Film and stage actress Martha Plimpton ends her star turn as Henrik Ibsen's Hedda Gabler May 21 at Connecticut's Long Wharf Theatre's Stage II. Performances began April 12 with an opening April 19.
Long Wharf artistic director Doug Hughes directs his own translation of the Ibsen classic about a young woman recently married into a stifling middle-class house. Her actions become increasingly desperate as she realizes the hopelessness of her situation. Hughes' adaptation has been produced by Seattle Repertory Theatre, Denver Center and the Arden Theatre Company (PA).
A 1998 addition to the Steppenwolf Theatre Company, Plimpton has appeared on their stage in The Glass Menagerie and The Libertine with John Malkovich, as well as the recent Long Wharf/Steppenwolf co-production of The Playboy of the Western World. Other credits include the Public Theater's Pericles, Prince of Tyre, The Haggadah and Runaways, Lincoln Center's SubUrbia and several plays at Seattle Rep. With over 30 films to her name, Plimpton's recent movie projects include "Eye of God," "Pecker" and "I Shot Andy Warhol."
Joining her in Hedda Gabler are Jenny Bacon (Mrs. Thea Elvsted), Beth Dixon (Miss Juliana Tesman), Quentin Mare (Eilert Lovborg), Richard Poe (Judge Brack), Janie Tamarkin (Berta) and Graham Winton (George Tesman).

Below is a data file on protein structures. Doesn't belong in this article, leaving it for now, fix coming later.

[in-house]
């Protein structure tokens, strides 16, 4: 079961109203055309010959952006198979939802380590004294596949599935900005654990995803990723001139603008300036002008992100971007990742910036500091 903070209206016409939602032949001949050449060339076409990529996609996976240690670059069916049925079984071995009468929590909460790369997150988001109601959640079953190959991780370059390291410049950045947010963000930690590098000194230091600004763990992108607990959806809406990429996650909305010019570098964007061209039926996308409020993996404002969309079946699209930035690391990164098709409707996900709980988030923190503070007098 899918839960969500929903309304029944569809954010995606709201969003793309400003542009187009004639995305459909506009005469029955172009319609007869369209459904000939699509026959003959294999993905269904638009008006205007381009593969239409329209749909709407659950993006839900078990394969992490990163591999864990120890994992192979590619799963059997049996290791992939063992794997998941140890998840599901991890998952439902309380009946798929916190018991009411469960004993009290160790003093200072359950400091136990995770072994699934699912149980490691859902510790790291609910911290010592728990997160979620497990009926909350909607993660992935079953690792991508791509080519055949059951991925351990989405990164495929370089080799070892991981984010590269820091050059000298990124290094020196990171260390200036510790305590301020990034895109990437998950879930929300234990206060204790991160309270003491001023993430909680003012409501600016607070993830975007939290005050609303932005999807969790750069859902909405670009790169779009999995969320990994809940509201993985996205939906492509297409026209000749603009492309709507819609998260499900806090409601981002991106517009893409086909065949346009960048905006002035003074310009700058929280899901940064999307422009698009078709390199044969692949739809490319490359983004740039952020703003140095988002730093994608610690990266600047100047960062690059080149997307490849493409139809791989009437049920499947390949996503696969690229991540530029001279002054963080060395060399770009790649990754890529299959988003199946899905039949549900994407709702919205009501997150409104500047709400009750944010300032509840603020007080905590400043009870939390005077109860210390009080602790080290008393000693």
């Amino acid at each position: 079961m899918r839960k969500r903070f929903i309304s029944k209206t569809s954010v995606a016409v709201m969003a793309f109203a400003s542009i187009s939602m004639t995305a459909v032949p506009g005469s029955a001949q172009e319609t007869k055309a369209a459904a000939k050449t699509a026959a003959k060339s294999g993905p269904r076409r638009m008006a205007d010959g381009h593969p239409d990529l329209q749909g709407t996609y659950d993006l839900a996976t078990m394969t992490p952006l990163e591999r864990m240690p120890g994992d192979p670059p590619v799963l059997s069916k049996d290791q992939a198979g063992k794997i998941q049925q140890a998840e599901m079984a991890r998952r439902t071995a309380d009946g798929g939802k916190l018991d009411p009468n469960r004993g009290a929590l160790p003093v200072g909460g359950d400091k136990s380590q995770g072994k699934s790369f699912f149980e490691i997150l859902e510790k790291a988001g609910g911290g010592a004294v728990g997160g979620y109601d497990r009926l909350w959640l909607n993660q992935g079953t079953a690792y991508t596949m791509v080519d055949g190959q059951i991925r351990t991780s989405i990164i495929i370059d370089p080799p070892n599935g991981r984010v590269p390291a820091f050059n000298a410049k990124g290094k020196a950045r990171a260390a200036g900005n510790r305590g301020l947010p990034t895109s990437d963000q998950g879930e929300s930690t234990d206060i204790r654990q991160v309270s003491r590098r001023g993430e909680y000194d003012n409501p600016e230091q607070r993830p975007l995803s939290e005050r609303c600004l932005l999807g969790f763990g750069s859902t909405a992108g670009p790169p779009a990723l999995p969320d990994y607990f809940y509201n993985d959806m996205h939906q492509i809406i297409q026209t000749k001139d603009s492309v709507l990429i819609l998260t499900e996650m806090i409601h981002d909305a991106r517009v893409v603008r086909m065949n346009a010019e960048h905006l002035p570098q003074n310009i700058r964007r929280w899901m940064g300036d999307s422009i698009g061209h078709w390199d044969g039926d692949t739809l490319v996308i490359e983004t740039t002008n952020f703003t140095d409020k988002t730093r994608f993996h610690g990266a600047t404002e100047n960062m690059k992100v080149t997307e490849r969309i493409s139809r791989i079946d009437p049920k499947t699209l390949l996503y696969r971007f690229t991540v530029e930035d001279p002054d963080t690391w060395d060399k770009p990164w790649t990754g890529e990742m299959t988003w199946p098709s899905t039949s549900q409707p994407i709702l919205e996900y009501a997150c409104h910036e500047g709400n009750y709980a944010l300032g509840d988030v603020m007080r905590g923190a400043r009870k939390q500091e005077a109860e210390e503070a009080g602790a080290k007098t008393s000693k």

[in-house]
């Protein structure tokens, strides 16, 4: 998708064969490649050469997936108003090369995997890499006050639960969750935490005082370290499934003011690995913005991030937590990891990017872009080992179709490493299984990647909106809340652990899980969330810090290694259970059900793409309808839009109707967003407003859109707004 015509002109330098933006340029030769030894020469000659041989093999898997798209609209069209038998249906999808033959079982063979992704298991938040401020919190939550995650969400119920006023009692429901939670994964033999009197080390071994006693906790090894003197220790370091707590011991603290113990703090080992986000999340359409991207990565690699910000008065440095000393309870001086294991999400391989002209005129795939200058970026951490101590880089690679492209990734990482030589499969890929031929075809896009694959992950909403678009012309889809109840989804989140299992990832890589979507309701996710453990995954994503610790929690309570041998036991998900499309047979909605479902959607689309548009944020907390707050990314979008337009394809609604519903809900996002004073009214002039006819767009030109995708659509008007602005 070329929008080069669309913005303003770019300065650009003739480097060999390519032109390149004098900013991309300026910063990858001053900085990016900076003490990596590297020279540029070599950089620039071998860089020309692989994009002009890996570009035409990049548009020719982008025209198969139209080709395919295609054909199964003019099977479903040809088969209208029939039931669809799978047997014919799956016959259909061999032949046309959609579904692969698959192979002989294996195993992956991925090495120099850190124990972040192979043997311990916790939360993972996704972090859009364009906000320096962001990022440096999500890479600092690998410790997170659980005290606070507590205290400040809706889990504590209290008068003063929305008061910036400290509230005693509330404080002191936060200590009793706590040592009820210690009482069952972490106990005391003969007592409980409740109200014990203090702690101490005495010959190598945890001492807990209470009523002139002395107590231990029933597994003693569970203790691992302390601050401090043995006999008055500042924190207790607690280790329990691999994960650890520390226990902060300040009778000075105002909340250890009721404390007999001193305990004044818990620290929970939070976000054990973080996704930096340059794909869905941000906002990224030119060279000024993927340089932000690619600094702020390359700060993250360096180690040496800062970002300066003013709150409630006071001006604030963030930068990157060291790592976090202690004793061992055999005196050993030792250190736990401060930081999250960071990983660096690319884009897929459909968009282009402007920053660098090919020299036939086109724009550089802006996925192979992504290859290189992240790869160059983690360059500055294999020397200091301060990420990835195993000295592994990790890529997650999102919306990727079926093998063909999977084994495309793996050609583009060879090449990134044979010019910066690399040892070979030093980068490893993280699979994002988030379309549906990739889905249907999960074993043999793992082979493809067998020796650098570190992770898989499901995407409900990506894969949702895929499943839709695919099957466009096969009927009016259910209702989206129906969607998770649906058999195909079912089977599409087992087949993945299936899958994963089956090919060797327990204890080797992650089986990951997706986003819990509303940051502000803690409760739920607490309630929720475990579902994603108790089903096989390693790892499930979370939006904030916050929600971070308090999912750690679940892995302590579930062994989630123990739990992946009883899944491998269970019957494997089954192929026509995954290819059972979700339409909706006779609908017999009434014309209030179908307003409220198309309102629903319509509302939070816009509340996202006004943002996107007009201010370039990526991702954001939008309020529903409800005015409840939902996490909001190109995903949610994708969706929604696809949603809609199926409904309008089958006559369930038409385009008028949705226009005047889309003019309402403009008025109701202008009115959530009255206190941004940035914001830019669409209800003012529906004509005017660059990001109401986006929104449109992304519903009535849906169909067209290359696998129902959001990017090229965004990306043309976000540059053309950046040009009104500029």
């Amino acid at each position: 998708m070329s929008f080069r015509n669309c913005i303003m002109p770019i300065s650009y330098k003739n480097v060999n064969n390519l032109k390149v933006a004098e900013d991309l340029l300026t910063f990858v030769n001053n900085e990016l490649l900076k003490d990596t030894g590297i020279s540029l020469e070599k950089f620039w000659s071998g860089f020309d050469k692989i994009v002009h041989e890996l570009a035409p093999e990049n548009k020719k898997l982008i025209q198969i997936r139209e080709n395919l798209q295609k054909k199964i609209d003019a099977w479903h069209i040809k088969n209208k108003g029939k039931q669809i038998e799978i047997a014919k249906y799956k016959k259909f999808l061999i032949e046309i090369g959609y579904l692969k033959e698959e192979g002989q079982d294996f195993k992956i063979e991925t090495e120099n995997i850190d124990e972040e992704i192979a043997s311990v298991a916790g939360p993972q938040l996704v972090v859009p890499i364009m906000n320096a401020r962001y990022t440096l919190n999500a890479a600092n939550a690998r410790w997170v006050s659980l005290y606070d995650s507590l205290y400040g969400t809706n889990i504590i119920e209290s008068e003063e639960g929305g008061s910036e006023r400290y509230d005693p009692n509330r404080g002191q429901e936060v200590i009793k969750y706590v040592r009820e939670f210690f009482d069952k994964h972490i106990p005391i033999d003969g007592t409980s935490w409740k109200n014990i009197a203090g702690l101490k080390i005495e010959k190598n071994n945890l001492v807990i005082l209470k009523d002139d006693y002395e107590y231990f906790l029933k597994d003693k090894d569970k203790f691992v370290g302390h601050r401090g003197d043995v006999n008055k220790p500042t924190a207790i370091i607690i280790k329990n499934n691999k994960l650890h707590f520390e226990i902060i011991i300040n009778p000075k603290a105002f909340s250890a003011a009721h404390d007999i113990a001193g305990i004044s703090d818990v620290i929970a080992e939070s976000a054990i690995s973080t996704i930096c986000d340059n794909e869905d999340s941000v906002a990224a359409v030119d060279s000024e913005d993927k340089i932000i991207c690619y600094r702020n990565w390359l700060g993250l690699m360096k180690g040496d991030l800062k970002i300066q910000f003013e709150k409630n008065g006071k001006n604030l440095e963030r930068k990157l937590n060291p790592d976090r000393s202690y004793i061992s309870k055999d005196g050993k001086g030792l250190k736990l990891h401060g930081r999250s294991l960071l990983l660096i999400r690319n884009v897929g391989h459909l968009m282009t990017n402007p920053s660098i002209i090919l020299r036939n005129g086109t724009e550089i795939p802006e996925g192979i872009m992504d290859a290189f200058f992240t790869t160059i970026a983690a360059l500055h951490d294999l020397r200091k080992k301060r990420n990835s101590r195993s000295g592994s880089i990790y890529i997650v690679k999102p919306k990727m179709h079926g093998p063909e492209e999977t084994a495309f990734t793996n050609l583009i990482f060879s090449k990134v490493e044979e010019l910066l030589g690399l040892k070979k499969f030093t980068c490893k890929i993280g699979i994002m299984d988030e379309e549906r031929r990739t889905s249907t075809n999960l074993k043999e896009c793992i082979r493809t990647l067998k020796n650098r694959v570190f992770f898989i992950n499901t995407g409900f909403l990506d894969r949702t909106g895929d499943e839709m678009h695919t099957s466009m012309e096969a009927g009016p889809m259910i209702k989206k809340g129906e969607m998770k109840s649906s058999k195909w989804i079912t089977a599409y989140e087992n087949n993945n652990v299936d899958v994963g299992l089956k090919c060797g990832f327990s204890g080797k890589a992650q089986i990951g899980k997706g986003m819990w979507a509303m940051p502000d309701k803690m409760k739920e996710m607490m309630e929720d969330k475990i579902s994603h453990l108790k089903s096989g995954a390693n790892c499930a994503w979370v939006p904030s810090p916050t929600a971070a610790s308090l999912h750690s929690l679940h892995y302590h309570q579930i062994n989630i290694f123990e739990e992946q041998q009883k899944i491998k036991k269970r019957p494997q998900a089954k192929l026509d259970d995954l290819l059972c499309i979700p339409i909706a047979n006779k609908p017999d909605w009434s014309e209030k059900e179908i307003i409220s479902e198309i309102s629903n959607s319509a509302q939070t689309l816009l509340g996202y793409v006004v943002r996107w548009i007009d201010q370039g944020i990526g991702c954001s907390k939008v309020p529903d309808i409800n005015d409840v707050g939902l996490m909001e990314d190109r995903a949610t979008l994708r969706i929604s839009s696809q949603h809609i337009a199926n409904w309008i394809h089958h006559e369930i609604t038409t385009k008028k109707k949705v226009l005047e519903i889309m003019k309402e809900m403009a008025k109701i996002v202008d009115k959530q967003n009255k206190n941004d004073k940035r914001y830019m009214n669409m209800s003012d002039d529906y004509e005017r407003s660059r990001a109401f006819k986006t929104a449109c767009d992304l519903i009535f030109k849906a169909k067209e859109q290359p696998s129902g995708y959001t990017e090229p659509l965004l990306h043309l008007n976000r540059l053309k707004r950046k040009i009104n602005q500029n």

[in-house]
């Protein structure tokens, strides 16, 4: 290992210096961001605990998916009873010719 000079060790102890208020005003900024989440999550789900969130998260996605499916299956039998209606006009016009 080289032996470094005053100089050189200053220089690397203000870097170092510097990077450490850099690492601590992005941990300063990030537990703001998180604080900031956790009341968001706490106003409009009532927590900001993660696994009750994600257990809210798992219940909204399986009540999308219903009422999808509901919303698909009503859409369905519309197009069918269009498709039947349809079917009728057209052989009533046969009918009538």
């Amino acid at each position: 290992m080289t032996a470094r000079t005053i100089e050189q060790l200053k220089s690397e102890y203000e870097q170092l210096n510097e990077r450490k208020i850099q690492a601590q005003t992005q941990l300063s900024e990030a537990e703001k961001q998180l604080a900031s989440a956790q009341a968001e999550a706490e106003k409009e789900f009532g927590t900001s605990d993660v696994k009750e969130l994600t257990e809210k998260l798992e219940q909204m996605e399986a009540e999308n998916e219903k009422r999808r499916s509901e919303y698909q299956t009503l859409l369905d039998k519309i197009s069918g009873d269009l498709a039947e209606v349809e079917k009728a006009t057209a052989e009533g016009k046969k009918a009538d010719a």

Neil Patel designed the sets; Catherine Zuber, the costumes; Michael Chybowski, the lighting and David Van Tiegham, the original music and sound. Mark Bly is the stage manager. Tickets are $45-$10. For information, call (203) 787-4282.
Twenty-four non-theatre professional members of the New Haven community form much of the cast of Long Wharf Theatre's experimental Bertolt Brecht production, The Good Person of New Haven, running April 28-June 4 on the mainstage. Bill Rauch directs this adaptation, created by the Cornerstone Theatre Company's Alison Carey.
Long Wharf Theatre artistic director Hughes, struck by the complexity of New Haven's city life, formed the New Haven Project to explore the diversity of the people of the Connecticut town. Work toward that goal began in October 1997, when Hughes discussed the idea with Rauch and Carey. The Cornerstone, based in L.A., was formed upon the notion that society flourishes only when its disparate members come to know and respect each other. The company has since executed community based theater projects in New York and Washington, D.C.
Over the summer of 1999, the Long Wharf held a series of community meetings to select a play. After poring over several works, those involved chose the Brecht piece, seeing many aspects of New Haven life in its themes. The Good Woman of Szechwan concerns Shen Te, a good hearted prostitute who becomes unexpectedly wealthy, but finds the only way she can avoid bankruptcy at the hands of a rapacious community is to invent a ruthless alter-ego, Shui Ta.
Tickets are $45-$10. For reservations, call (203) 787-4282. The Long Wharf Theatre is on the web at http://www.longwharf.org.
-- By Christine Ehren